On 8th November 1576, Bessie Dunlop, an Ayrshire woman, appeared at the High Court in Edinburgh accused of ‘sorcery, witchcraft, and incantation, with invocation of spirits of the devil, continuing in familiarity with them at all such times as she thought expedient, dealing with charms, and jinxing the people with devilish craft of sorcery aforesaid’. But like so many people accused of witchcraft at the time of the trials, Bessie was just an ordinary woman who had never caused harm to anyone.
Bessie was what was known as a skeelywife, one who relied on old superstitions, traditional folk medicine, and charms for helping both people and animals. With a great understanding of medicinal herbs and plants, she was the local healer and midwife, and her skills were highly valued by her community.
Unfortunately in the age of hysteria in which Bessie lived, when even a birthmark could find you accused of being a witch, she quickly attracted the attention of the witchfinders of the Kirk. Accused by a neighbour, she was arrested and taken to Edinburgh where she was tortured by ‘hanging her by her thumbs, holding her soles of her feet to fire, burning of them until she wouldst confess’, and confess she did.
Bessie told the trial that while she was giving birth she had been visited by the Queen of Elfhame, the queen of the fairies, in the guise of a stout old woman. The queen had demanded a drink of water and, although in great pain, Bessie had fetched water for her. As a reward, the queen promised her a familiar and ‘commandit him to wait upon hir’.
According to Bessie she met her familiar for the first time as she was walking on the road between her house and the yard where she kept her cows. He was a man named Thom Reid, a former barony officer in Dalry who had died at the Battle of Pinkie Cleugh in 1547. He had the appearance of a respectable elderly man with a grey beard and a grey coat and breeches, white stockings gartered above the knee, and a black bonnet on his head. In his hand, he carried a white wand.
On the day that Bessie met Thom, her prize cow had just died and her husband and child were very sick. Thom predicted, correctly, that her child would die, as would two of her sheep, but her husband would make a full recovery, then, in the blink of an eye, he disappeared through a tiny hole in a dyke, far too small a hole for a mortal person to pass through.
She later met Thom in the company of eight women and four men. The men were clad in gentlemen’s clothing and the women wore expensive plaids. Thom asked Bessie if she knew any of them, to which she replied that she did not, and Thom explained that these were the good wights of the fairy court who had come to invite Bessie to return there with them. When Bessie refused, they departed with ‘a hideous ugly blast of wind‘, and left Bessie lying sick on the ground. Thom pleaded once more with Bessie to join him in the fairy court, trying to persuade her by pointing out his own well-to-do position, but Bessie was happy with her lot and continued to refuse his advances.
Bessie told the trial that Thom trained her in how to make and use ointments, tinctures, and poultices to heal people and livestock. He advised her on the locations of lost items, allowing her to aid her kinsfolk in recovering stolen property. He gave her a swatch of green lace that she could wrap around the left arm of any woman in labour, giving them pain relief and guaranteeing an easier delivery.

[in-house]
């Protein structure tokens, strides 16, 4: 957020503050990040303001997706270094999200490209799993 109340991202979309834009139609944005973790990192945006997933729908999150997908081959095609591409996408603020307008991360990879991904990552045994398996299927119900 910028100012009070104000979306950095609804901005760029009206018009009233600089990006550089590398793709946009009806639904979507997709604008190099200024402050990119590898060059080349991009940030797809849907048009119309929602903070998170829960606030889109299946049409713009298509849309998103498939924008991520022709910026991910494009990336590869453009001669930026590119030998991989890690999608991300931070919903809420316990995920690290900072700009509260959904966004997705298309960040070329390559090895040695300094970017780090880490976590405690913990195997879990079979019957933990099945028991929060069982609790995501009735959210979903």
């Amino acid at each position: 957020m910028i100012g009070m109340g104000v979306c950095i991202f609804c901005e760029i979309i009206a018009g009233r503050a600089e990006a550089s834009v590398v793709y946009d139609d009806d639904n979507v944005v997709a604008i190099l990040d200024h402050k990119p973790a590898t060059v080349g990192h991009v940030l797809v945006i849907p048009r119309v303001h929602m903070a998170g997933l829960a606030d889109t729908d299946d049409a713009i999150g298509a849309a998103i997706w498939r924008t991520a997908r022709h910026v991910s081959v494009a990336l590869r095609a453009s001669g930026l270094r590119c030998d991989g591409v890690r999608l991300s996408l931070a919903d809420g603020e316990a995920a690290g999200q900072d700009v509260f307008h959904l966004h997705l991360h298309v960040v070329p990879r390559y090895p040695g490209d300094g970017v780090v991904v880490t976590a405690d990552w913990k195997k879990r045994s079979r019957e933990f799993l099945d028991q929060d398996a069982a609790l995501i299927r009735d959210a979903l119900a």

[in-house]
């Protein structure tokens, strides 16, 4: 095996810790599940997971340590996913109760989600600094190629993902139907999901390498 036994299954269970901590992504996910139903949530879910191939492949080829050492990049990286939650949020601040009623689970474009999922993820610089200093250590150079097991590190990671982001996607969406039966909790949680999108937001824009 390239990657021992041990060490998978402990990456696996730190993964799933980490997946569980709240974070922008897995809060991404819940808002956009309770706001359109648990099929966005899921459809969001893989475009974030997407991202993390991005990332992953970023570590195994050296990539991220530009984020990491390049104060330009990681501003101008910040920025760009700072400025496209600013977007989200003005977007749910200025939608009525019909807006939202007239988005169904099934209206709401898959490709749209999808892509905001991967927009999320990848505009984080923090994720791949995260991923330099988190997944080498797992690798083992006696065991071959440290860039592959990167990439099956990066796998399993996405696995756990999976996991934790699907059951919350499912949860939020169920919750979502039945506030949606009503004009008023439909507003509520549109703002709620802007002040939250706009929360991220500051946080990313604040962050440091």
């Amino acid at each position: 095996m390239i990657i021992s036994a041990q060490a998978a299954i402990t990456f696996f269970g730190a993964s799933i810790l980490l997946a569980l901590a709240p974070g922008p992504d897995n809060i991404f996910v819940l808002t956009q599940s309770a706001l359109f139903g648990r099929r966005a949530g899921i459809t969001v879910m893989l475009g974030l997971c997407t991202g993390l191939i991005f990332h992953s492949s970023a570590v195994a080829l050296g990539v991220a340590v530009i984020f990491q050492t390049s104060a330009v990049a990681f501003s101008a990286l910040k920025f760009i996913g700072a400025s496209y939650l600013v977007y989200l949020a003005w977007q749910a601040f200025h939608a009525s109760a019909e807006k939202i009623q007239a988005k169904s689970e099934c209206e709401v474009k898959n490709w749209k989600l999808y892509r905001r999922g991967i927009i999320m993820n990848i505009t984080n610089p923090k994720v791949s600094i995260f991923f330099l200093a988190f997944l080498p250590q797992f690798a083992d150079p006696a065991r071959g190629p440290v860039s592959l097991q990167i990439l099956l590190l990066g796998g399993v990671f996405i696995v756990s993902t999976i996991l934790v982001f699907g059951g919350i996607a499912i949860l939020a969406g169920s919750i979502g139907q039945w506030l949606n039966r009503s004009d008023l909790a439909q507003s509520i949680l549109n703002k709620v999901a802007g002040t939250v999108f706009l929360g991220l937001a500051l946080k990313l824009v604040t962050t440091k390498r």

People came from far and wide to hear her wisdom, and even the local gentry consulted her – Lady Thirdpart and Lady Blair sought her advice regarding the whereabouts of stolen items, and Lady Johnstone asked her to heal the sickness of her daughter. Bessie, in turn, consulted Thom who advised:
“Her sickness is due to cauld blood that went about her heart, that caused her to pine away. Therefore let her take equal parts of cloves, ginger, annis-seed, and liquorice, and mix them together in ale; seethe them together; strain the mixture; put it in a vessel, then take a little quantity of it in a mutchkin can, with some white sugar cast among it; take and drink thereof each day in the morning; walk a while after, before meat, and she would soon be better.”
And she soon was. Bessie received a bag of meal and some cheese as payment.
Bessie once consulted Thom about what was likely to happen to her as a result of their acquaintance and he advised her that she would be accused of witchcraft but she would call on her neighbours and they would speak well of her, and no evil would come to her. Unfortunately, when it came to her trial, no one would speak in Bessie’s defence because they all feared for their own lives. Despite endless tortures, Bessie never changed her story. There was never any mention of pacts with the devil, midnight flights in a sieve or on a besom, milk souring, cattle charming, dancing in churches, or any of the other transgressions usually noted in a witch’s confession.
Ultimately, regardless of the fact that she had only ever done good deeds for her community and had never harmed another being, Bessie was found guilty of witchcraft and sentenced to be burned at the stake on Castle Hill in Edinburgh, though some accounts have her sentence being carried out at Corsehillmuir on the east bank of the River Garnock.
Bessie Dunlop was one of around two hundred people from Ayrshire and four thousand people in Scotland to be formally accused of witchcraft between the 16th and 18th centuries. Modern estimates indicate that over fifteen hundred people had been executed in Scotland by the time the Scottish Witchcraft Act of 1563 was repealed in 1736.